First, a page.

- What is sex discrimination?
- What types of sex discrimination are there?
- Defences to sex discrimination
- How long do I have to submit a claim for sex discrimination?
- How do I make a complaint of race discrimination to the Employment Tribunal?
What is sex discrimination?
Under section 11 of the Equality Act 2010 sex is a protected characteristic. “Sex” means either being female or male.
What types of sex discrimination are there?
- Direct sex discrimination – you are being (or have been) treated less favourably than other comparable workers because of your gender.
- Indirect sex discrimination – a provision, criterion or practice has been applied to the whole or a part of the workforce which puts workers of a particular gender at a particular disadvantage and does (or would) in fact put you at a disadvantage. Example: your employer puts in place certain working requirements which means that women with children are disadvantaged (i.e. the requirement that all workers must work weekends).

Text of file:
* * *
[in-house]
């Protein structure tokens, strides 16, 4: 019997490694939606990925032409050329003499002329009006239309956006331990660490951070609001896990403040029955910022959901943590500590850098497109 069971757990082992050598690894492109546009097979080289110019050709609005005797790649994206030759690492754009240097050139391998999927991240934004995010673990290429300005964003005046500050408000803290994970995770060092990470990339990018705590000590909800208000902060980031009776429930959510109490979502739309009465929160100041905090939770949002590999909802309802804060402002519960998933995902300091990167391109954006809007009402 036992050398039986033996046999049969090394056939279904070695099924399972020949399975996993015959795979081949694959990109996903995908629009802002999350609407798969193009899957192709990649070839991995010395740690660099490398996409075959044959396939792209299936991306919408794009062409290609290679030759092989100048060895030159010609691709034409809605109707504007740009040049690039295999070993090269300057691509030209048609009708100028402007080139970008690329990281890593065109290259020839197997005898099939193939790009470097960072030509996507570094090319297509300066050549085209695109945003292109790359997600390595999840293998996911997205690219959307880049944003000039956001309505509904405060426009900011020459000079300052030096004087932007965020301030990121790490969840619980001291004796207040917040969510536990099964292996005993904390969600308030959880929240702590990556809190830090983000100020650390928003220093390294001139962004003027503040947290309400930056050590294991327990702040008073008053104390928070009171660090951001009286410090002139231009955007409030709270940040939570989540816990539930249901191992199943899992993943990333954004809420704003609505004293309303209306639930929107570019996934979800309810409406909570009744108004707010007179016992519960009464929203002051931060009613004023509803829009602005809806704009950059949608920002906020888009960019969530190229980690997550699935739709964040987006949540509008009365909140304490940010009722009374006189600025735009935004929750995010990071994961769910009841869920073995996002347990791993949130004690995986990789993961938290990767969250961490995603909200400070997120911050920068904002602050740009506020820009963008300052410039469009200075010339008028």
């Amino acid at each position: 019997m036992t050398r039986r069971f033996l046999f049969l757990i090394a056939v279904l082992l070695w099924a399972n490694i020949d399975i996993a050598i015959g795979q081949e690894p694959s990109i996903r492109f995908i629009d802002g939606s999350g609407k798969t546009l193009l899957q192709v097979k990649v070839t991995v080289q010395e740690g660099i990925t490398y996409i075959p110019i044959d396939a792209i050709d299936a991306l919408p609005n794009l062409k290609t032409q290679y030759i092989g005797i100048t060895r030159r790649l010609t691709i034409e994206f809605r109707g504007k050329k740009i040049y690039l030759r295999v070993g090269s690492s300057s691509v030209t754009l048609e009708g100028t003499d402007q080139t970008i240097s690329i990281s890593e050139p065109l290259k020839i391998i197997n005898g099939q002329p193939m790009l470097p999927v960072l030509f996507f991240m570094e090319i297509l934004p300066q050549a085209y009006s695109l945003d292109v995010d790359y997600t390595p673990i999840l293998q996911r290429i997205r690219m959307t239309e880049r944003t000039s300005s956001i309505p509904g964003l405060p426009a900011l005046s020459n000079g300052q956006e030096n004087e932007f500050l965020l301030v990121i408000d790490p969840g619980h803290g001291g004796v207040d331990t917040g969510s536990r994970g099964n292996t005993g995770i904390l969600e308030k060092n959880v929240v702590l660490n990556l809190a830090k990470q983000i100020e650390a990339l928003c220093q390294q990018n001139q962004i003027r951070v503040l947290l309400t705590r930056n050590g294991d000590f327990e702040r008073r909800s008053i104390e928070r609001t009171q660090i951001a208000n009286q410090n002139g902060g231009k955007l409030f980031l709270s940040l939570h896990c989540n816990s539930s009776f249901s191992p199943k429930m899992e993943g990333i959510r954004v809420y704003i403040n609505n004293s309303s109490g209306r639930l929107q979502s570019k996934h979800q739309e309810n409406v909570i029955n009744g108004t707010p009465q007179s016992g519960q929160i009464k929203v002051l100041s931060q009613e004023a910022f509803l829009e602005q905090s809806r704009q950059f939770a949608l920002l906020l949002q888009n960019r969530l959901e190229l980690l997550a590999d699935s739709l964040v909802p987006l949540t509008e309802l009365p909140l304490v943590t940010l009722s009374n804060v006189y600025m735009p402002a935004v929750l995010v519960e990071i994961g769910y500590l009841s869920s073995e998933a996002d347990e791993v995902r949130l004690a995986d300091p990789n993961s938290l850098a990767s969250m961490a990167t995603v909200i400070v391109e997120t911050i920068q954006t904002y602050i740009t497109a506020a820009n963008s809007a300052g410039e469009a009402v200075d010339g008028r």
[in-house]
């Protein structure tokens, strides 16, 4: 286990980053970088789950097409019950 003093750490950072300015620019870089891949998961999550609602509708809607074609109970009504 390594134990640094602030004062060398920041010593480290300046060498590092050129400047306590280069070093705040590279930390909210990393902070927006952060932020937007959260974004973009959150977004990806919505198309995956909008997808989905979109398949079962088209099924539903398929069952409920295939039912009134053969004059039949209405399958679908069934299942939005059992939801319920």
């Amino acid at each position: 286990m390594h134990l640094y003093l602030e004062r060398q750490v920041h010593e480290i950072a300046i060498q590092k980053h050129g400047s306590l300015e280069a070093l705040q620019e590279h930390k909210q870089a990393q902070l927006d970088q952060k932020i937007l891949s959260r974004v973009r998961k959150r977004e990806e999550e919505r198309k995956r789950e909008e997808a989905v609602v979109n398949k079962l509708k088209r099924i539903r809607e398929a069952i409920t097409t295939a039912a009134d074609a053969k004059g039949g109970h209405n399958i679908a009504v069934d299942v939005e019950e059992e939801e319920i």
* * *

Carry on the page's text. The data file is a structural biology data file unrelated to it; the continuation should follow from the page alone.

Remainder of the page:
- Sex-related harassment – you’re being subjected to unwanted conduct because of your gender which has the purpose or effect of creating an intimidating, hostile, degrading, humiliating or offensive environment for you or violating your dignity. Example: a co-worker continually makes derogatory remarks about women. This is different to sexual harassment – sexual harassment requires conduct of a sexual nature.
Defences to sex discrimination
Once direct sex discrimination or sex-related harassment has been proven they cannot be justified.
Indirect sex discrimination can be justified by your employer if they demonstrate that the discriminatory act was legitimate and proportionate.
How long do I have to submit a claim for sex discrimination?
You have 3 months less 1 day from the date of the date of the discriminatory action to make a complaint to the Employment Tribunal.
How do I make a complaint of race discrimination to the Employment Tribunal?
The ET1 form must be submitted to the relevant Employment Tribunal (see the postcode list to determine which is the relevant Employment Tribunal) within the relevant time limits.
There are two ways that a claim can be approached:
- You can either choose to do this yourself (i.e. a Claimant in person); or
- Instruct specialist employment solicitors to do this on your behalf (possibly on a no-win, no-fee agreement)